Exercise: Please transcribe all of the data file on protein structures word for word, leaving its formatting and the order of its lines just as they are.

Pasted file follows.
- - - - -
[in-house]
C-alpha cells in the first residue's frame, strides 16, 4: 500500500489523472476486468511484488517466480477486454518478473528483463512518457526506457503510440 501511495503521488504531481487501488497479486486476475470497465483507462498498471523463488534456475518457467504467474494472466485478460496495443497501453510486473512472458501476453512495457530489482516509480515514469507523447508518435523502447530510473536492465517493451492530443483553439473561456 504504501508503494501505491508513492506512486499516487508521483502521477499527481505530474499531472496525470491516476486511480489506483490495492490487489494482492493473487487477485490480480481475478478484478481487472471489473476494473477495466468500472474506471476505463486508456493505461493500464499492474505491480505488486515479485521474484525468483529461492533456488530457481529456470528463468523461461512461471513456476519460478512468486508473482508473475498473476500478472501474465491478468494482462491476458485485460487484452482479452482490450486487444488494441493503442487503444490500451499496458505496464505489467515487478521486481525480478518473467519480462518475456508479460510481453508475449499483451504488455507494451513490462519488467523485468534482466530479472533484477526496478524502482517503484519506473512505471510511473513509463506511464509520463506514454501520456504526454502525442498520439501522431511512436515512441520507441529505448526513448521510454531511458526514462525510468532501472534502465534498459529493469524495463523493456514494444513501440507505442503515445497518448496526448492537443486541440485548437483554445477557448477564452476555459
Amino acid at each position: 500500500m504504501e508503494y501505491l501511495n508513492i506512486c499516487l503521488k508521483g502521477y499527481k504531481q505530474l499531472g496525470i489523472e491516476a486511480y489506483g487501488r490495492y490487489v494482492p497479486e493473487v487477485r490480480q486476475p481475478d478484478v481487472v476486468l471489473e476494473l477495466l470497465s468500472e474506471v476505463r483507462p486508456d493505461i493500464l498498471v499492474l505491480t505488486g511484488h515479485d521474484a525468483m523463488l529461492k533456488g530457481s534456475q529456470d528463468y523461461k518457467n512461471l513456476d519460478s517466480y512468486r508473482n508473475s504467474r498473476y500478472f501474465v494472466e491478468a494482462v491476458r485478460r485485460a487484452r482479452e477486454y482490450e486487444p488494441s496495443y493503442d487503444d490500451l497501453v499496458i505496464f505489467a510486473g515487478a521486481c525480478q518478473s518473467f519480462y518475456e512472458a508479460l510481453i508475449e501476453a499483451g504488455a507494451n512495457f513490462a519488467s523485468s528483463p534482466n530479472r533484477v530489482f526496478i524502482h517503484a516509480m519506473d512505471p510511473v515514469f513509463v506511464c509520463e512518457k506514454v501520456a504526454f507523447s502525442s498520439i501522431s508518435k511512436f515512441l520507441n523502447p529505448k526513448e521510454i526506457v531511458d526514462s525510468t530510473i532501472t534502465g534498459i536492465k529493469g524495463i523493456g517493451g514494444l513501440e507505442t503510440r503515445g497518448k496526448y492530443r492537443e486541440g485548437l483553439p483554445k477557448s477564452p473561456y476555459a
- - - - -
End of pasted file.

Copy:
[in-house]
C-alpha cells in the first residue's frame, strides 16, 4: 500500500489523472476486468511484488517466480477486454518478473528483463512518457526506457503510440 501511495503521488504531481487501488497479486486476475470497465483507462498498471523463488534456475518457467504467474494472466485478460496495443497501453510486473512472458501476453512495457530489482516509480515514469507523447508518435523502447530510473536492465517493451492530443483553439473561456 504504501508503494501505491508513492506512486499516487508521483502521477499527481505530474499531472496525470491516476486511480489506483490495492490487489494482492493473487487477485490480480481475478478484478481487472471489473476494473477495466468500472474506471476505463486508456493505461493500464499492474505491480505488486515479485521474484525468483529461492533456488530457481529456470528463468523461461512461471513456476519460478512468486508473482508473475498473476500478472501474465491478468494482462491476458485485460487484452482479452482490450486487444488494441493503442487503444490500451499496458505496464505489467515487478521486481525480478518473467519480462518475456508479460510481453508475449499483451504488455507494451513490462519488467523485468534482466530479472533484477526496478524502482517503484519506473512505471510511473513509463506511464509520463506514454501520456504526454502525442498520439501522431511512436515512441520507441529505448526513448521510454531511458526514462525510468532501472534502465534498459529493469524495463523493456514494444513501440507505442503515445497518448496526448492537443486541440485548437483554445477557448477564452476555459
Amino acid at each position: 500500500m504504501e508503494y501505491l501511495n508513492i506512486c499516487l503521488k508521483g502521477y499527481k504531481q505530474l499531472g496525470i489523472e491516476a486511480y489506483g487501488r490495492y490487489v494482492p497479486e493473487v487477485r490480480q486476475p481475478d478484478v481487472v476486468l471489473e476494473l477495466l470497465s468500472e474506471v476505463r483507462p486508456d493505461i493500464l498498471v499492474l505491480t505488486g511484488h515479485d521474484a525468483m523463488l529461492k533456488g530457481s534456475q529456470d528463468y523461461k518457467n512461471l513456476d519460478s517466480y512468486r508473482n508473475s504467474r498473476y500478472f501474465v494472466e491478468a494482462v491476458r485478460r485485460a487484452r482479452e477486454y482490450e486487444p488494441s496495443y493503442d487503444d490500451l497501453v499496458i505496464f505489467a510486473g515487478a521486481c525480478q518478473s518473467f519480462y518475456e512472458a508479460l510481453i508475449e501476453a499483451g504488455a507494451n512495457f513490462a519488467s523485468s528483463p534482466n530479472r533484477v530489482f526496478i524502482h517503484a516509480m519506473d512505471p510511473v515514469f513509463v506511464c509520463e512518457k506514454v501520456a504526454f507523447s502525442s498520439i501522431s508518435k511512436f515512441l520507441n523502447p529505448k526513448e521510454i526506457v531511458d526514462s525510468t530510473i532501472t534502465g534498459i536492465k529493469g524495463i523493456g517493451g514494444l513501440e507505442t503510440r503515445g497518448k496526448y492530443r492537443e486541440g485548437l483553439p483554445k477557448s477564452p473561456y476555459a